Lauryn and Chris always extend a warm welcome to anyone who comes through the door.  They describe their coffee drinks as “artisan-crafted espresso drinks.”  And, to add to the ambience, Lauryn, who is a highly regarded artist, uses their establishment as her art gallery and invites other local artists to display there as well.


    So, what does it take to find a business niche and make it work?

    1. You really do have to have the confidence to know that you are selling something that is special or unique;
    2. You have to have a good sense of your target market, the people who will want your product and service; and
    3. You have to use the right marketing tools so that those most likely to become customers will know what your are providing.

     It takes a lot of courage and creativity to develop a new business.  If you can find a niche – a product and/or service that is desired by a specific market – and, if you can get the word out, you have the ingredients for a successful enterprise.


    5-17-12 Another great example of collaboration

    I’ve written recently about collaboration (4-5-12).  This is a term I use a lot.  I believe it’s one of the most efficient and effective ways to create business.

    Last weekend, I went for a visit to Greenbank Farm, one of my favorite places on Whidbey.  In addition to hiking to the gorgeous viewpoint that lets me see the Olympics and the Cascades, I stopped off for a visit at the Galleries at Greenbank, which include Raven Rocks, Artworks and Rob Schouten.

    In front of the Rob Schouten Gallery now sits the gigantic “Nest,” one of the best visual examples I have seen illustrating the power of collaboration.  Rob explained it to me: “My initial thought was to create the nest as a promotional piece for the ‘Birds and Nests’ show. I couldn't quite figure out how to make the eggs, nor did I have time to do so. Then I realized what a great opportunity this was for a collaborative effort.”

    (Photo: Rob Schouten Gallery; Left to right: Dan Freeman, Sharon Spencer, Rob Adamson, Rob Schouten)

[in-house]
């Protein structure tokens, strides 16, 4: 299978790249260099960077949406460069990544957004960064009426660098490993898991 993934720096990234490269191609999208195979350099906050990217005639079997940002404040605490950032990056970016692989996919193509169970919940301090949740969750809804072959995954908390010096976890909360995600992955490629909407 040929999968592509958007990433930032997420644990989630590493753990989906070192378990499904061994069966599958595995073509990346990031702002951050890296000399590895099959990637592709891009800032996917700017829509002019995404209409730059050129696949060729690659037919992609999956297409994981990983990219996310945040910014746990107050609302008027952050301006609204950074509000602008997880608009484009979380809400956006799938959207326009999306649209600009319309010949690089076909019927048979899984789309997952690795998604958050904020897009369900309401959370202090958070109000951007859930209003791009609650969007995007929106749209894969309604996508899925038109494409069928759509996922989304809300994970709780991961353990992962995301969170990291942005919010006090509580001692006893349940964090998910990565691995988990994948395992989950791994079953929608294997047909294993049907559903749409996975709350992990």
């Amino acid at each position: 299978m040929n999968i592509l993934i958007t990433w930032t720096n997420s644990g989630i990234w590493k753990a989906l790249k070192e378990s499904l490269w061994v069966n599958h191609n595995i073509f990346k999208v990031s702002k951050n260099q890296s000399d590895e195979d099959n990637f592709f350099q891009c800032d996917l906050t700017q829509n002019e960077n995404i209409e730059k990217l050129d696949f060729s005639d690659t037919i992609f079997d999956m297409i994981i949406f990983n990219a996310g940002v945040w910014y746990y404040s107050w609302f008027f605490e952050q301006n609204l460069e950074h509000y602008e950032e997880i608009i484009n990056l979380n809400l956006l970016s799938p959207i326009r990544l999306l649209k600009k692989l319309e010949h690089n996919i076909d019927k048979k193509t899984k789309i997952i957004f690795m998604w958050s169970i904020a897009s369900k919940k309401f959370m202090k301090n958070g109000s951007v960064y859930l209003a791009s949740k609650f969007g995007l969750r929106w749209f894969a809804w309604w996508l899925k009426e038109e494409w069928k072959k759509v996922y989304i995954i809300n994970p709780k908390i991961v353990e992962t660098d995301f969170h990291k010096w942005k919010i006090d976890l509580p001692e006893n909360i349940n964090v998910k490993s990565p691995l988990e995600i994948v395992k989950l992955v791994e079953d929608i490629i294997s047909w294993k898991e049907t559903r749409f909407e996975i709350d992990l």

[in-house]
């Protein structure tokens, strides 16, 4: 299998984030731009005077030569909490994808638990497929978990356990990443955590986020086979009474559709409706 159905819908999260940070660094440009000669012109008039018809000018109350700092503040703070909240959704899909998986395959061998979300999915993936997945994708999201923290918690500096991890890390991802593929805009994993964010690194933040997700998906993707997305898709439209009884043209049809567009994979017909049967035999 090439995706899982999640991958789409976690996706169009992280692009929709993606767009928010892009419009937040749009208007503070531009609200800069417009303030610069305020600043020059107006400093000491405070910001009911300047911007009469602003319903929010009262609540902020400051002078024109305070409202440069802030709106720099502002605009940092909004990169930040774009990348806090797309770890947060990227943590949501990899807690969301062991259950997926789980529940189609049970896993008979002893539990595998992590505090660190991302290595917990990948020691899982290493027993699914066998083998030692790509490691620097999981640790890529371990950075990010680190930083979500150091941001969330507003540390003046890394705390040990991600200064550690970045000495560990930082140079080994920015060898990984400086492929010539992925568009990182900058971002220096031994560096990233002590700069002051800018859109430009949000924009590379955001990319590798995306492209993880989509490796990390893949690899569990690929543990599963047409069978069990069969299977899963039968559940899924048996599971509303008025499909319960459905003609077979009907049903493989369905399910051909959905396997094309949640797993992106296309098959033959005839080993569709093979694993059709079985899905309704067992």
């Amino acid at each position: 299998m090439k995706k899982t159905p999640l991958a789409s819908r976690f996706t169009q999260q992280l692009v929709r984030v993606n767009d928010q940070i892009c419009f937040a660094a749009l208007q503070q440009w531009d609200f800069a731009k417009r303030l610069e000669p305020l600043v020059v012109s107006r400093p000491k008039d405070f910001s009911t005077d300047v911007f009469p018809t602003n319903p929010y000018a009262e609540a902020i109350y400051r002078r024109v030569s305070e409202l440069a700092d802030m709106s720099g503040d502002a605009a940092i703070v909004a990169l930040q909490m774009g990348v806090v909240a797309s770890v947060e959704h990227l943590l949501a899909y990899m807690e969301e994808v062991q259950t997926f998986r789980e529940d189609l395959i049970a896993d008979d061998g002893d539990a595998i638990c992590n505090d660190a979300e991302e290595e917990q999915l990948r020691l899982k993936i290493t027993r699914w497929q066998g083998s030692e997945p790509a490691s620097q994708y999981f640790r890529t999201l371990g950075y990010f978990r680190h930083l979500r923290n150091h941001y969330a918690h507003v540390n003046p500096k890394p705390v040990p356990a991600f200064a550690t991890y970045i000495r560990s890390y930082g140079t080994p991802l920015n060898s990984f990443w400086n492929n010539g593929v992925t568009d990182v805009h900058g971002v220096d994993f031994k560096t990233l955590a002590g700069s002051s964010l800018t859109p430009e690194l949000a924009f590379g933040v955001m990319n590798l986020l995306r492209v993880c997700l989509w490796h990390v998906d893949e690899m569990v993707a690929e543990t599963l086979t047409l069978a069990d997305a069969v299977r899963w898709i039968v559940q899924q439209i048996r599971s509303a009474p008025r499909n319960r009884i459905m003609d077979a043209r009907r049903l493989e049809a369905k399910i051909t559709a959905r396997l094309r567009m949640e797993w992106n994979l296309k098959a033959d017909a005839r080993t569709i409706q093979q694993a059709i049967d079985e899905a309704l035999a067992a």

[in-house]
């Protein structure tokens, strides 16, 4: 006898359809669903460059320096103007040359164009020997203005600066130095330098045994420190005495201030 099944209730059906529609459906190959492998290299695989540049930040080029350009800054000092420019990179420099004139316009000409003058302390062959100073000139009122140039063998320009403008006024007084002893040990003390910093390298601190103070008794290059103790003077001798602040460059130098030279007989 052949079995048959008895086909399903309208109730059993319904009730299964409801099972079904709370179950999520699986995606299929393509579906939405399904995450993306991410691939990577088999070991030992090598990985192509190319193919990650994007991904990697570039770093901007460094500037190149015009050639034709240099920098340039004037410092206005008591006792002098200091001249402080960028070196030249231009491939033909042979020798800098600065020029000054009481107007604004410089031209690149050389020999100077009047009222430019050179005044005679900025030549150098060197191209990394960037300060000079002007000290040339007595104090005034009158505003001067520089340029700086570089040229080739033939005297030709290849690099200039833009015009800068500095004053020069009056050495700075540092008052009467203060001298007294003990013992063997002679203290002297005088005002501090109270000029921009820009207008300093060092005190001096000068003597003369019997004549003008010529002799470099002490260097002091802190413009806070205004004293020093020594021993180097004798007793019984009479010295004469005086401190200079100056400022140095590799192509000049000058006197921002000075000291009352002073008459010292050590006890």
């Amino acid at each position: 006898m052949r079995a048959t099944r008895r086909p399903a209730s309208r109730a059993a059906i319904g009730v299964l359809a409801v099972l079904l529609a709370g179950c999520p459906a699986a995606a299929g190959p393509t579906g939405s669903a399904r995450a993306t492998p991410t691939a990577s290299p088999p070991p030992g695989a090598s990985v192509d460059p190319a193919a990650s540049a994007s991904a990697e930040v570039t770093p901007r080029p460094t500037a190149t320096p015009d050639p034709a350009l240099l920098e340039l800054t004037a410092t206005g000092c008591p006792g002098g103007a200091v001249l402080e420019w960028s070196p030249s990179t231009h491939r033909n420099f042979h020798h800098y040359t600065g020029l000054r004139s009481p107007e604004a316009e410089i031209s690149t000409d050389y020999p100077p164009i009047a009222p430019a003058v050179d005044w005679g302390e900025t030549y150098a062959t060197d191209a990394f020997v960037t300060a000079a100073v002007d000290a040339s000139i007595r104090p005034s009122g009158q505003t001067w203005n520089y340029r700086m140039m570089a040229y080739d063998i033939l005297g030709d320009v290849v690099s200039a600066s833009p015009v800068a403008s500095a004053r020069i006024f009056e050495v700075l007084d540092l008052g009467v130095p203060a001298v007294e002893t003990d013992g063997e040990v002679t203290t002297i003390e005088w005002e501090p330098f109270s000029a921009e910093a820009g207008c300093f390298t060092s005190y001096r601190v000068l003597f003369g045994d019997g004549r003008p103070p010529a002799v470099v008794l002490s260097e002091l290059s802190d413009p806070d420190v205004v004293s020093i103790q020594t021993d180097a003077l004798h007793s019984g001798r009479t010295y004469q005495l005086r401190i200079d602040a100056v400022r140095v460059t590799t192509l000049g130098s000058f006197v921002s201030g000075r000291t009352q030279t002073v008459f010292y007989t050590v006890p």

The end result is magnificent.  Rob Adamson made the gorgeous eggs.  Sharon Spencer and Dan Freeeman worked on several elements of the design and construction of the piece.  Dan came up with the idea of making a tripod table with a wire mesh top that became the base for the nest with branches woven through the mesh.  Sharon knew where to get the mosses and the lichens that line the nest.  Jonni Reed provided a pile of branches from her pruned fruit trees that were trucked over.

    Rob says, “The experience of being in sync with other artists as you are creating is tremendously stimulating and inspiring, and we are already talking about doing something like this again.”

    The finished “Nest” is spectacular, and everyone who comes within 50 feet of it is drawn to the Rob Schouten Gallery ….and many come into the gallery to see what’s inside, as well.


    5-10-12 Making eye contact

    I did a presentation to the Central Whidbey Chamber of Commerce last Tuesday, and, in talking about marketing, I emphasized the importance of good customer service (you’ve probably heard me mention that a bit in this blog).

    Recently, I walked into a national bank, and the teller focused on the transaction, but didn’t look at me. I believe making eye contact with a customer or potential customer is an essential first step to making a positive connection.  (My local bank, Whidbey Island Bank, provides the opposite experience; every time I go into the bank someone says "Hello" and engages with me.)

    If you have an on-line business, this doesn’t apply. But, even in today’s internet world, most small business owners/managers frequently meet people face to face.  Depending on what source you check out, you’ll find that human communication is 70 – 90% non-verbal.  Yep, even with today’s texting and networking, most  human communication is without words.  (Ever notice how often you have a “gut feeling” when you meet someone new?)

    And, making eye contact (with a smile) is one of the most effective ways to let someone know you appreciate their business.

    Here’s an excellent article I discovered about this:




    5-3-12 Three basic ideas when thinking about how to increase your business 

    When you’re thinking about how to best use your dollars for marketing, here are the three ways I approach this:

     1)      It is always easiest to sell more to those who are already buying your product or service;

    2)      You are more likely to sell to new customers who are much like the customers you already have; and

    3)      It is hardest to sell to new people about whom you have little information.

    Item 1 assumes that you do everything to keep your customers happy so they’ll want to keep coming back to you.

    Item 2 is based on the idea that the kinds of people who really appreciate you, what you sell, and how you do business are likely to want to do business with you….once they know who you are.

    Item 3 means it can be very expensive to simply place an advertisement without knowing details about the audience that will see the advertisement.

    So, two wise ways to use your advertising dollars are to promote your business to current satisfied customers and to ask your customers for referrals to others they think will want to do business with you.